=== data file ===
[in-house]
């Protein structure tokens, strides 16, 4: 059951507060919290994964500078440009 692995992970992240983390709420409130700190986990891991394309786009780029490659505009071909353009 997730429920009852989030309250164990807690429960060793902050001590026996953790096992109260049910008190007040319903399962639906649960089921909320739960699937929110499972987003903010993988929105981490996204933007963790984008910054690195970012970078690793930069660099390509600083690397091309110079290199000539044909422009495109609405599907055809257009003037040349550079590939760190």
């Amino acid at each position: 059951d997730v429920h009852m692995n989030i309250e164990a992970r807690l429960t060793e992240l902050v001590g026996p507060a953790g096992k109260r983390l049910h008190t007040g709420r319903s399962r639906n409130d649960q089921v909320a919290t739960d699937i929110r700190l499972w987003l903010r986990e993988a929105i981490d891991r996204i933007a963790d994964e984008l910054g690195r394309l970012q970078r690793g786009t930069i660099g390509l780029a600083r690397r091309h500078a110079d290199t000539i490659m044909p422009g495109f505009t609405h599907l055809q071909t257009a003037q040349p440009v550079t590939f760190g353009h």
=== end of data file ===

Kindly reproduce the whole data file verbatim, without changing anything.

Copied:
[in-house]
């Protein structure tokens, strides 16, 4: 059951507060919290994964500078440009 692995992970992240983390709420409130700190986990891991394309786009780029490659505009071909353009 997730429920009852989030309250164990807690429960060793902050001590026996953790096992109260049910008190007040319903399962639906649960089921909320739960699937929110499972987003903010993988929105981490996204933007963790984008910054690195970012970078690793930069660099390509600083690397091309110079290199000539044909422009495109609405599907055809257009003037040349550079590939760190």
């Amino acid at each position: 059951d997730v429920h009852m692995n989030i309250e164990a992970r807690l429960t060793e992240l902050v001590g026996p507060a953790g096992k109260r983390l049910h008190t007040g709420r319903s399962r639906n409130d649960q089921v909320a919290t739960d699937i929110r700190l499972w987003l903010r986990e993988a929105i981490d891991r996204i933007a963790d994964e984008l910054g690195r394309l970012q970078r690793g786009t930069i660099g390509l780029a600083r690397r091309h500078a110079d290199t000539i490659m044909p422009g495109f505009t609405h599907l055809q071909t257009a003037q040349p440009v550079t590939f760190g353009h």